Beautiful arrangements, old school, type of prog, with the killer title track being the highlight, such strong and catchy tune, very good, The rest of the pieces are strong aswell, the instrumental Twenty Summers follow as second. In some parts I can trace besides Hackett influences, some Alan Parson passages and even some Manfred Mann's Earh Band elements here and there.

All in all definetly a worth album to have, this si the type of prog that was made decades ago still being fresh today with many intresting parts. Nice package overall, digipak format. 4 stars from me, excellent, warm, pleasent and catchy.

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 N'monix by MAGNUS, NICK album cover Studio Album, 2014
3.45 | 45 ratings

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N'monix
Nick Magnus Symphonic Prog

Review by SouthSideoftheSky
Special Collaborator Symphonic Team

3 stars "Let's not be hasty, some insects are tasty!"

Four years after the very good Children Of Another God, Nick Magnus has released a new album in a similar vein. Many of the same people are involved again this time, including Steve Hackett - with whom Magnus used to play in the late 70's and early 80's on albums like Spectral Mornings, Defector, and Highly Strung - and Pete Hicks who also sang on some of Hackett's early albums. Tony Patterson, who sang some of the best songs on Children Of Another God, is also singing some songs here. Patterson has a rather Peter Gabriel-like voice and Gabriel-era Genesis is indeed a noticeable influence on the music of N'Monix. Other apparent musical influences include Gentle Giant, Alan Parsons Project, and The Beatles. Not surprisingly, some of the classic Hackett albums also provide a good reference point.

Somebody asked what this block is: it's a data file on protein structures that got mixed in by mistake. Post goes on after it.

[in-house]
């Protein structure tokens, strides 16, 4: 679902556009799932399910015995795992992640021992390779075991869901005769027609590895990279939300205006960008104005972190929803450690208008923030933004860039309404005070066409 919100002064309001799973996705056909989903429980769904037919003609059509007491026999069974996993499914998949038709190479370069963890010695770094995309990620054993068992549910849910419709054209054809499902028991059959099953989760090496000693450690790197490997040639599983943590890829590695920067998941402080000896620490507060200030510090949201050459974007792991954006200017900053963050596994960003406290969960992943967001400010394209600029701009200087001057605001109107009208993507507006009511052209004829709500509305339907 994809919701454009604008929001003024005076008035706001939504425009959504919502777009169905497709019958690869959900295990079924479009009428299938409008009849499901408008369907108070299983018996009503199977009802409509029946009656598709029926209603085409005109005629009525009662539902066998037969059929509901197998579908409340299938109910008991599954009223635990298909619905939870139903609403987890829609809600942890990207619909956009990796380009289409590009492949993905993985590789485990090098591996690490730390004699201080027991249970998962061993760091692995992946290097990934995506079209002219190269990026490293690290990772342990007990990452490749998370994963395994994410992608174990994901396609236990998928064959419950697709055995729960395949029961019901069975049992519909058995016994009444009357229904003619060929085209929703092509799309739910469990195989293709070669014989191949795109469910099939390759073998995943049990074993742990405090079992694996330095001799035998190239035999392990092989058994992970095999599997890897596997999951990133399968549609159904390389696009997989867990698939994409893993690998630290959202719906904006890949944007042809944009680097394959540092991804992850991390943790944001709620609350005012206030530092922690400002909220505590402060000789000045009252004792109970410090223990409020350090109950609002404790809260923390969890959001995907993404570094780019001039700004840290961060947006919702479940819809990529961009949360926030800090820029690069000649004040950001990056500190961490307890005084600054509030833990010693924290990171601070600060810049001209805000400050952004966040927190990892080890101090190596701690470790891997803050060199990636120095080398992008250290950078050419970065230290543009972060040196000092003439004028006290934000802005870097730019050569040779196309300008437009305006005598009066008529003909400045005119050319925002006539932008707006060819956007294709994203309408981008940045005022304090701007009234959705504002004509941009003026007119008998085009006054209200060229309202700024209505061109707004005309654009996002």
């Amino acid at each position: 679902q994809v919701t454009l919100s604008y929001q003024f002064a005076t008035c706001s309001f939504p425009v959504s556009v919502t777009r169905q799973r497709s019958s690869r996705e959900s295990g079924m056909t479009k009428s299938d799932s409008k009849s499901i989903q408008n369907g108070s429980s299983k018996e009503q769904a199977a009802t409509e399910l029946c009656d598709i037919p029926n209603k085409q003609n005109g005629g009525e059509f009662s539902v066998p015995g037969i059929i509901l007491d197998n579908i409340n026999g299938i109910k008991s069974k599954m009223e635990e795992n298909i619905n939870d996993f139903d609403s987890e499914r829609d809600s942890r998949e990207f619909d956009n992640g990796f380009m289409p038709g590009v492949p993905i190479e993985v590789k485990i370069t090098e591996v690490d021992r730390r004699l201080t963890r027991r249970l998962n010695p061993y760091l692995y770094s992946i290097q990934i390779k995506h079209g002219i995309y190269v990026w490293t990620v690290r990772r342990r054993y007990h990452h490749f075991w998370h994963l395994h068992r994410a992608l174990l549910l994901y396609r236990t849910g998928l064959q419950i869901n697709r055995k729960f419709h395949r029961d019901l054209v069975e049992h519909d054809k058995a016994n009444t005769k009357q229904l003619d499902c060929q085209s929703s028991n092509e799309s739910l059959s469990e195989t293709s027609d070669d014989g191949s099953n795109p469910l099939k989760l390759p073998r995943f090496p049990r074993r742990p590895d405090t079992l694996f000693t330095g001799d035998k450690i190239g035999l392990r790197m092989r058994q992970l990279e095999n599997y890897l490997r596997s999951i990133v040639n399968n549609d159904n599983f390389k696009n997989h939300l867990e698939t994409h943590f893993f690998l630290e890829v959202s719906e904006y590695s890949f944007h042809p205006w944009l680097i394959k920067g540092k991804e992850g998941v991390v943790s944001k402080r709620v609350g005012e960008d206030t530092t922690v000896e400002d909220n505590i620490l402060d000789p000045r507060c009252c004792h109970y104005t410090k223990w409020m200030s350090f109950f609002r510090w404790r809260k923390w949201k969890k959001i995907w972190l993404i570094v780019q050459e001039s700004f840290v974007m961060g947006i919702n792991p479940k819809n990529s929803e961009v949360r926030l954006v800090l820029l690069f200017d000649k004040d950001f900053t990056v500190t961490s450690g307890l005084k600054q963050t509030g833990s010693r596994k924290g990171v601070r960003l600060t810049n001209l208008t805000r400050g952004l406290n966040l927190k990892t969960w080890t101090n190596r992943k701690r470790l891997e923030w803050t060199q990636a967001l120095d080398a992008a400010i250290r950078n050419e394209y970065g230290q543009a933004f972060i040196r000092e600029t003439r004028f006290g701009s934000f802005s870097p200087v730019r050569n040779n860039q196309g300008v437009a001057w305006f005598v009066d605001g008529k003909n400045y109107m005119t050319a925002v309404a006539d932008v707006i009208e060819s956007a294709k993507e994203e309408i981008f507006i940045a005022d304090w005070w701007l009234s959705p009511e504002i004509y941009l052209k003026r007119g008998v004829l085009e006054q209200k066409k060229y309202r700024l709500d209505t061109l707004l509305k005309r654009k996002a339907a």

The opener Time is the album's best track in my opinion and it holds up well in comparison with the better songs off Children Of Another God. The same could be said about a couple of the other songs here, but overall N'Monix is not as good as Children Of Another God (but the cover art is much improved here!). Memory is out of place here with its high female vocals and Classical music, non-Rock sound. The next three tracks are all good though, Kombat Kid beginning in Neo-Classical territory but changes into full-on Gabriel-era Genesis style. Eminent Victorians also has some of the whimsy of Nursery Cryme and Foxtrot, and Headcase reminds me of some of Gentle Giant's "bouncy" tunes.